The professional accomplishment I am most proud of is finding oil. I found oil in Cuba, on the deepest well ever drilled there. It wasn’t commercial, but it was oil. Found oil in Colombia; that was a huge operation.
Worked and found oil in Ecuador. Found oil in Indonesia, offshore, and finally went to Trinidad, where we didn’t find any because it had been pumped out by then.
Q: What advice do you have for a young person selecting a career today?
A: Choose STEM. That’s science, tech, engineering and math studies, and stay with them into the future. The U.S. needs you. The Asians are running ahead of us, so we do need technical people.
Q: How did you choose to make your home in Ocean Ridge?
A: Everything I do has maybe a geological slant. I like “the Ridge” with an elevation to 22 feet — the highest coastal ridge between Key West and Martin County. It should give some protection from flooding during an ocean surge, especially with rising sea levels.
Also, the big houses they’re building by the beach now could act as a sort of Chinese wall against flooding. If any water comes in I’d expect it to come from the Intracoastal.
Q: What is your favorite part about living in Ocean Ridge?
A: In addition to the friendly neighbors, everything is so close, convenient and available just across the Intracoastal. We once lived at the very north end of the town of Palm Beach and it was a 6-mile round trip to shopping, banking, etc., and even farther to the nearest gas station. Very inconvenient. We also like the natural areas within Ocean Ridge, which preserve the mangroves and beach foliage along A1A. The Inlet Park is also great for boating.
Q: What book are you reading now?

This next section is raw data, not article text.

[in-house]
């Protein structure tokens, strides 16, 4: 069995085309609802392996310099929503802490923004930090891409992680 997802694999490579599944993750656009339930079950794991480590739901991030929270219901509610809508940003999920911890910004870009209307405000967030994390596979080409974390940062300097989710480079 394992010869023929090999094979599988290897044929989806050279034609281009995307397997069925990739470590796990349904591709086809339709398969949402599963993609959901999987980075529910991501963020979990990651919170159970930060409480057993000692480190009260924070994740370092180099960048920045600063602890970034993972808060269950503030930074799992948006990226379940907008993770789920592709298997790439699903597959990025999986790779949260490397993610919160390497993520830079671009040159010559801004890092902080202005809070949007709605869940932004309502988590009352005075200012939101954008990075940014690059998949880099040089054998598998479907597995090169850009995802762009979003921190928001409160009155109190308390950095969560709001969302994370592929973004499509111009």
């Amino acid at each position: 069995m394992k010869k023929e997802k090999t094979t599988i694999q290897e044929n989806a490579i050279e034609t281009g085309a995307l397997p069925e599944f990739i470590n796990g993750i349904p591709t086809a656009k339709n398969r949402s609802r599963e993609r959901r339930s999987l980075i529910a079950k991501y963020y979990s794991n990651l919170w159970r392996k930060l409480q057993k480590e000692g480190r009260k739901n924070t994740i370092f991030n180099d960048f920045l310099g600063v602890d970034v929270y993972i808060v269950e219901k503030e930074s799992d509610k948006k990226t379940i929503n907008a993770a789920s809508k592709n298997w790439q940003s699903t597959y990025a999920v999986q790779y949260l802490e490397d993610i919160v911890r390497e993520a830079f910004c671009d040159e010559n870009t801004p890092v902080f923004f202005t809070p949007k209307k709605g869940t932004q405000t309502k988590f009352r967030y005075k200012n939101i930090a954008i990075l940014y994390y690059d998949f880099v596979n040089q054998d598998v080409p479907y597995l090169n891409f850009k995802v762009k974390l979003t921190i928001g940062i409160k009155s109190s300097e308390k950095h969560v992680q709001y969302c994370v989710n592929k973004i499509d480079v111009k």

A: One Man’s View of the World, 2013, by Lee Kuan Yew, the first prime minister of Singapore. The world statesman turned Singapore into a world-class city-state since independence in 1965. Today it has the fourth-highest GDP in the world, 2 percent unemployment, top education, builds more offshore oil rigs than any other country, and has a government-funded health care system. Our son, Serge, graduated from high school in Singapore when we lived there in the late 1980s.
Q: What music do you listen to when you need inspiration? When you want to relax?
A: I don’t really get inspira-tion from music; to relax I like mostly tropical Latin music, which I learned during my 15 years living in Latin America, where both my children were born. I love Latin music, especially the Buena Vista Social Club music from Cuba.
Q: Do you have a favorite quote that inspires your decisions?
A: “The trail is the thing, not the end of the trail. Travel too fast and you miss all you are traveling for.” — Louis L’Amour. People go on a cruise and don’t know anything about the countries they visit. You’ve got to appreciate these other places.
Q: If your life story were made into a movie, who would you want to play you?
A: Gene Hackman, who I met personally. He’s about my age. We were in Tangier, Morocco, once while Gene was in town and a reporter came to me and wanted an interview, thinking I was Gene. Later I met him along with the reporter, who took my picture with him, and I still have it.
Q: What makes you laugh?
A: This is old time, but the Three Stooges and old-time movies. They were so funny. Slapstick comedy. I don’t have a big sense of humor but I like that.